Three Years of Laid Back Assassins: Neil Nessel talks about starting LBA Records


Longtime and/or regular readers of the blog will notice how much we’ve loved the electronic flavor of Huntington acts like Bad Employees and Attack Flamingo. We caught up with the man who originally helped get their music out, LBA Records’ Neil Nessel, in advance of the LBA Records third anniversary show tonight at the V Club.

In the Q&A the Huntington native and Sarasota, Florida resident talks about getting the LBA ball rolling, how his work as DJ Darwin helps relate to his stable of breakbeat, house and ambient-type artists, and how Huntington may end up one day being compared to Austin, Texas...

WVRockscene: You’re a Huntington native, HHS & MU grad, what motivated you to move to Florida and when? Work, or what?
Neil Nessel: I did graduate from Huntington High School and Marshall undergrad and grad school majoring in Biology. I had been working DJing in various clubs and at Jeff’s Bike shop for years and was having a good time doing both, but then I met a woman at Jeff’s who was on vacation and from Florida so I rolled the dice and followed her down to Ft. Myers. That worked out for about one year and a half as I was working in agricultural research and teaching biology at a small college there, but I missed the music and started working more on production then. I would visit Huntington quite often (three or four times a year) to see my old friends at that time.

WVRockscene: I read that the idea to start LBA was hatched at the V Club, is that right? What motivated you prior to that night to form LBA and what was that conversation or brainstorming session like, and how excited were you after talking to Brett and Andy from BE?
Nessel: During the time in Florida, I had done a remix of a pretty well known breakbeat artist DJ Viro and entered it into his contest and got an honorable mention for it. A friend of mine had started a label recently with Viro as he had started a music distribution company. I was doing more and more production and wanted to be invited to my friend’s label and this didn’t happen soon enough for me and started thinking about starting my own label.

On one of these trips to Huntington, I met up with Andy and Brett [Fuller] at the V Club and asked Andy what was going on with his music. I had been kind of following his progress through out the years and was surprised that he hadn’t released any music yet. It clicked that I could start the label with Bad Employees music as well as mine and Brett’s. I also had a few other people in mind and ended up contacting them and it snowballed from there. I was pretty excited because I knew that I would put everything I had into it because, first off, it is music and secondly it would be my own company.

WVRockscene: Most people who are into electronic type music can kind of point to a group or time period when they really got into it; whether it be a DJ or group, what acts originally drew you into this kind of music?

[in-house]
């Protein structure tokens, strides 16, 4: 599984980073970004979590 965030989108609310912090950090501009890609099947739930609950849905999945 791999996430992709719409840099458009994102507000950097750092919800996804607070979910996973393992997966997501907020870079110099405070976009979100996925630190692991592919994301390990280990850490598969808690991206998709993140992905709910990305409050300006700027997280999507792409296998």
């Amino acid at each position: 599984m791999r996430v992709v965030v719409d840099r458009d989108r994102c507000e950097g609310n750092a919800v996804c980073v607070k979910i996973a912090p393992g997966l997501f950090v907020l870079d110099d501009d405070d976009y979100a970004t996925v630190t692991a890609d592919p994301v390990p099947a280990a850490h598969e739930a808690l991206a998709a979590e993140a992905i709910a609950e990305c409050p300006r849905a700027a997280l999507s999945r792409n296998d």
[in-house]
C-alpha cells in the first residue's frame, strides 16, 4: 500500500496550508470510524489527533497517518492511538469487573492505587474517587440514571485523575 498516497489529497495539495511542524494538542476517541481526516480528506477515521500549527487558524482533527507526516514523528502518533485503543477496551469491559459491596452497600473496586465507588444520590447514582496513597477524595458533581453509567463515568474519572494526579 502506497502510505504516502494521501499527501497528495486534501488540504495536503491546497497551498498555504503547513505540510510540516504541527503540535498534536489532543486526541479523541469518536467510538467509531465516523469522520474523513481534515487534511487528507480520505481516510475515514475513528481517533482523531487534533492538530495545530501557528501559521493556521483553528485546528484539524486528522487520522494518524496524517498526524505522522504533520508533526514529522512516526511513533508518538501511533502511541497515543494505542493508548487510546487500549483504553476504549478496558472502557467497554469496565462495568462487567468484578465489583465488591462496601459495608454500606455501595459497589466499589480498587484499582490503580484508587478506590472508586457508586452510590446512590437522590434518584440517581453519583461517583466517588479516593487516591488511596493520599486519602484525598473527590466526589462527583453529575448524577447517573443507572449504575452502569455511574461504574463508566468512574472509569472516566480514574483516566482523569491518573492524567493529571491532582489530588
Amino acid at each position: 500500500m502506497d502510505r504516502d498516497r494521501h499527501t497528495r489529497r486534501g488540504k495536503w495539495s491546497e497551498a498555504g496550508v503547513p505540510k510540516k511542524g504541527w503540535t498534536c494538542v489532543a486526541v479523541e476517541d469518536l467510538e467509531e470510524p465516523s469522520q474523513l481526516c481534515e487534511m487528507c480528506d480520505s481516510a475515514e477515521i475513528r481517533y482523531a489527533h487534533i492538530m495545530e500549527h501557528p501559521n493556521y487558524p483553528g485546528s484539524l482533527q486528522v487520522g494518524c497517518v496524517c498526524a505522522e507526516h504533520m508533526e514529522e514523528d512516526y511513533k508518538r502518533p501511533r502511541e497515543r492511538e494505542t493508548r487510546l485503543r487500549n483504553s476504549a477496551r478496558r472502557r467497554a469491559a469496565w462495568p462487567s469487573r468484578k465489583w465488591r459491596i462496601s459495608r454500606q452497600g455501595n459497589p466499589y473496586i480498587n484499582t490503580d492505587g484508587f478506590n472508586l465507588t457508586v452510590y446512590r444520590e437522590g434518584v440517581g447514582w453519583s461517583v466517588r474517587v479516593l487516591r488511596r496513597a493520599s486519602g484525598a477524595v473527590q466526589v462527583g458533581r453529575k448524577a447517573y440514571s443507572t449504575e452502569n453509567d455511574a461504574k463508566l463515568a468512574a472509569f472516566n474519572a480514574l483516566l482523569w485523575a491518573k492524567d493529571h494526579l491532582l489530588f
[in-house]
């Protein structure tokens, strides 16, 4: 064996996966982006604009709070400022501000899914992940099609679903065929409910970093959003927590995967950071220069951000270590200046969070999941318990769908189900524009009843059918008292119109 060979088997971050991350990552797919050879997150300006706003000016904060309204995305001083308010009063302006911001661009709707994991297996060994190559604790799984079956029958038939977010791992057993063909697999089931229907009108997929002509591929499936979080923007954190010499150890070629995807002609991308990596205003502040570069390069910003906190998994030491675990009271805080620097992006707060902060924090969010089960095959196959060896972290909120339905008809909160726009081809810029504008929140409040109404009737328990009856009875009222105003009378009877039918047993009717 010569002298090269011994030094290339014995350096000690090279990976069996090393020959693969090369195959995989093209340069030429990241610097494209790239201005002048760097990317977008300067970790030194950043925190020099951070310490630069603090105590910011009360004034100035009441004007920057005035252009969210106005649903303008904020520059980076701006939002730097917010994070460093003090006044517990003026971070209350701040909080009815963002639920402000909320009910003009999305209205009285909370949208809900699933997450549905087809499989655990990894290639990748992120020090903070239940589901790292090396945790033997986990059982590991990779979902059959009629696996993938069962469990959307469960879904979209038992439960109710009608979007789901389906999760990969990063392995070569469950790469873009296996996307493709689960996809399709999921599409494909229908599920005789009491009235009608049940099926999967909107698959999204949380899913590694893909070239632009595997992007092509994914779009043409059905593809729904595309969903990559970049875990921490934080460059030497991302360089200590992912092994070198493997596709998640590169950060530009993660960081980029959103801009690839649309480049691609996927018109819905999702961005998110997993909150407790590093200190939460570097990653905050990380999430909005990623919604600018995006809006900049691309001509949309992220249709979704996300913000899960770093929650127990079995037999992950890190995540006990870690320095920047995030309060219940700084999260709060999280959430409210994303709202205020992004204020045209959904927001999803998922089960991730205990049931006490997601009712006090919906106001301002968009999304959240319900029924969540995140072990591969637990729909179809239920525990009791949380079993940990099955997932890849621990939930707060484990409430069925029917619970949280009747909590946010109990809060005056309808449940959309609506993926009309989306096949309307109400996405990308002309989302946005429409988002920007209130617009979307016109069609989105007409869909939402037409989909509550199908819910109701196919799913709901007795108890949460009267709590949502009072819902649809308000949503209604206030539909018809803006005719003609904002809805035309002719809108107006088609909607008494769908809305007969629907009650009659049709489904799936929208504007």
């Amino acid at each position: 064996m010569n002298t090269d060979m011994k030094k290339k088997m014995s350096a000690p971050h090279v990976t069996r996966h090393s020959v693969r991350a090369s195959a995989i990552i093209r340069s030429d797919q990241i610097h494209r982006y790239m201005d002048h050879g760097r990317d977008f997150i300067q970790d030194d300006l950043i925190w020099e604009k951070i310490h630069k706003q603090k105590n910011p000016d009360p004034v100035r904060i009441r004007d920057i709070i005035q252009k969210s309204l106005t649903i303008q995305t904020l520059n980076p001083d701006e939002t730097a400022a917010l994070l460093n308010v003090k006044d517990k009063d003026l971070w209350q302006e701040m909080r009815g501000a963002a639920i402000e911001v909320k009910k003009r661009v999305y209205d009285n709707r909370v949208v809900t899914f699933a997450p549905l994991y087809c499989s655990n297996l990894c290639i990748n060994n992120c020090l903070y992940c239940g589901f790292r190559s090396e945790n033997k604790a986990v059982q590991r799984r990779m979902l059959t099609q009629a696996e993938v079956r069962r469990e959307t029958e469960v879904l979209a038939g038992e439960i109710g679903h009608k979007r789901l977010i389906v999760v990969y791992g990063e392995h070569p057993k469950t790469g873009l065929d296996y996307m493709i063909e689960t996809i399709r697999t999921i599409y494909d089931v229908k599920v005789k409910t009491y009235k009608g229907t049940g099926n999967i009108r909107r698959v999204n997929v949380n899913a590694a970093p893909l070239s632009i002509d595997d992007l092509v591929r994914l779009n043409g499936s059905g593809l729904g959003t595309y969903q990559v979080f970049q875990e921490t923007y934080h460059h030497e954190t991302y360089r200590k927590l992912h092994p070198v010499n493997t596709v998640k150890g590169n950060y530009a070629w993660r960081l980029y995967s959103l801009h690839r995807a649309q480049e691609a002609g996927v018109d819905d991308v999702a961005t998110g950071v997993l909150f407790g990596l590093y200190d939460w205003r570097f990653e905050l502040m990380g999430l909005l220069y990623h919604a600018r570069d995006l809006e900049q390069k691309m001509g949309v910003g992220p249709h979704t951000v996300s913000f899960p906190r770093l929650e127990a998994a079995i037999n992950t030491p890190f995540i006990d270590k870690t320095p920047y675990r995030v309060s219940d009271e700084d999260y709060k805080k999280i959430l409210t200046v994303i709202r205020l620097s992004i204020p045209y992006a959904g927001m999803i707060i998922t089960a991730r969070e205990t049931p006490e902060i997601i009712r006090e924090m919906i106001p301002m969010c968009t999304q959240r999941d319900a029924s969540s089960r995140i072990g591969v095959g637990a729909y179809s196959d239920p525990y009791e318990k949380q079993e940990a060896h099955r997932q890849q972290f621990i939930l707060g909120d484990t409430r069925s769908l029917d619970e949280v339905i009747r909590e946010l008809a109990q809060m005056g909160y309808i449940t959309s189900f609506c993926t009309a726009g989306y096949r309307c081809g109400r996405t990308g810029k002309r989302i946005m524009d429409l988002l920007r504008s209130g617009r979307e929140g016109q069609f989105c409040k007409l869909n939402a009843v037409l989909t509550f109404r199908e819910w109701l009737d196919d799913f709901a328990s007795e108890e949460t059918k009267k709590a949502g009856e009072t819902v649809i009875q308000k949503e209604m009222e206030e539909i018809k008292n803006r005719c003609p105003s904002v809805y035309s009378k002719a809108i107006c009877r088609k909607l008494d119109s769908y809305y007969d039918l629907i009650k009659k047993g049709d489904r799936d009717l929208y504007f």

Nessel: I was into all kinds of music growing up but got a little bored and started looking at other types I hadn't really explored before. First, I tried listening to Classical music but it didn’t have the energy that I needed. Then I noticed that early electronic music was starting to be used in basketball games and TV commercials. This was cheesy rave music. It piqued my interest because of the high energy that it had but I wanted a more artistic form of the music. I started buying Fat Boy Slim and Crystal Method CDs and got into Big Beat and then House music after hanging out at Gyrationz (the old Gumby’s building) and listening to Brett and other DJs play there. Being a curious person, I started going up to the DJ booth to see how they played the music and asked a bunch of questions which the DJs gladly answered. I then took the step of buying a CD DJ set up and playing the amateur nights on Wednesdays. I went on from there to get several residences in clubs after this.

WVRockscene: You not only run the label but you’re a DJ (Darwin), does bringing your experience as a DJ making this kind of music help you relate to these kinds of artists?
Nessel: I think being a DJ playing for thousands of people a week gives you more perspective on what is and what isn’t good quality music and what people will like. I had also been involved in music by playing trumpet for years and singing in a band. My mother was in the music business throughout her life so that influenced me too. One successful quality about our labels is that the artists retain all of the rights to the music and can make any type of music that they want i.e. they are given complete artistic freedom to explore their art. Many other labels dictate music, artwork, touring, etc. and take the music rights and we don’t do that. We are artists first and foremost and I think all artists can relate to that ideal.